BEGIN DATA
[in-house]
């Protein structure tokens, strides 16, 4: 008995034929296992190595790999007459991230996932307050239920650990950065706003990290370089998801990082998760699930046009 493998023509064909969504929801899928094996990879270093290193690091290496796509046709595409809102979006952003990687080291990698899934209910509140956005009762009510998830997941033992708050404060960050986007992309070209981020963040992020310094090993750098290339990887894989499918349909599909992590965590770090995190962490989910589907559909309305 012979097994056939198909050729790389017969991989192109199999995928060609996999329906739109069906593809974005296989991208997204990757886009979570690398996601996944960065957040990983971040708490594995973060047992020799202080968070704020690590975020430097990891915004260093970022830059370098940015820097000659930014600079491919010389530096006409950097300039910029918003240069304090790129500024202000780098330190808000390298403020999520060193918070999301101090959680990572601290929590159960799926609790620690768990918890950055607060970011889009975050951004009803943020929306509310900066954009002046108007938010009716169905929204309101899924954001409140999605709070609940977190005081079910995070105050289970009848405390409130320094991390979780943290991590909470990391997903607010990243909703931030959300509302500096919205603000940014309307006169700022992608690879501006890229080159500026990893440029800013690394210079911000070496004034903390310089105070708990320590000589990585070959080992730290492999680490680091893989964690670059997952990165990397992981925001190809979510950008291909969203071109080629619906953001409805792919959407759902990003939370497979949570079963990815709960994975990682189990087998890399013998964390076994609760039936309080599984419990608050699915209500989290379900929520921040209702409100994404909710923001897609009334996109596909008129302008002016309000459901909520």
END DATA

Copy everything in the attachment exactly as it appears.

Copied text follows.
[in-house]
């Protein structure tokens, strides 16, 4: 008995034929296992190595790999007459991230996932307050239920650990950065706003990290370089998801990082998760699930046009 493998023509064909969504929801899928094996990879270093290193690091290496796509046709595409809102979006952003990687080291990698899934209910509140956005009762009510998830997941033992708050404060960050986007992309070209981020963040992020310094090993750098290339990887894989499918349909599909992590965590770090995190962490989910589907559909309305 012979097994056939198909050729790389017969991989192109199999995928060609996999329906739109069906593809974005296989991208997204990757886009979570690398996601996944960065957040990983971040708490594995973060047992020799202080968070704020690590975020430097990891915004260093970022830059370098940015820097000659930014600079491919010389530096006409950097300039910029918003240069304090790129500024202000780098330190808000390298403020999520060193918070999301101090959680990572601290929590159960799926609790620690768990918890950055607060970011889009975050951004009803943020929306509310900066954009002046108007938010009716169905929204309101899924954001409140999605709070609940977190005081079910995070105050289970009848405390409130320094991390979780943290991590909470990391997903607010990243909703931030959300509302500096919205603000940014309307006169700022992608690879501006890229080159500026990893440029800013690394210079911000070496004034903390310089105070708990320590000589990585070959080992730290492999680490680091893989964690670059997952990165990397992981925001190809979510950008291909969203071109080629619906953001409805792919959407759902990003939370497979949570079963990815709960994975990682189990087998890399013998964390076994609760039936309080599984419990608050699915209500989290379900929520921040209702409100994404909710923001897609009334996109596909008129302008002016309000459901909520």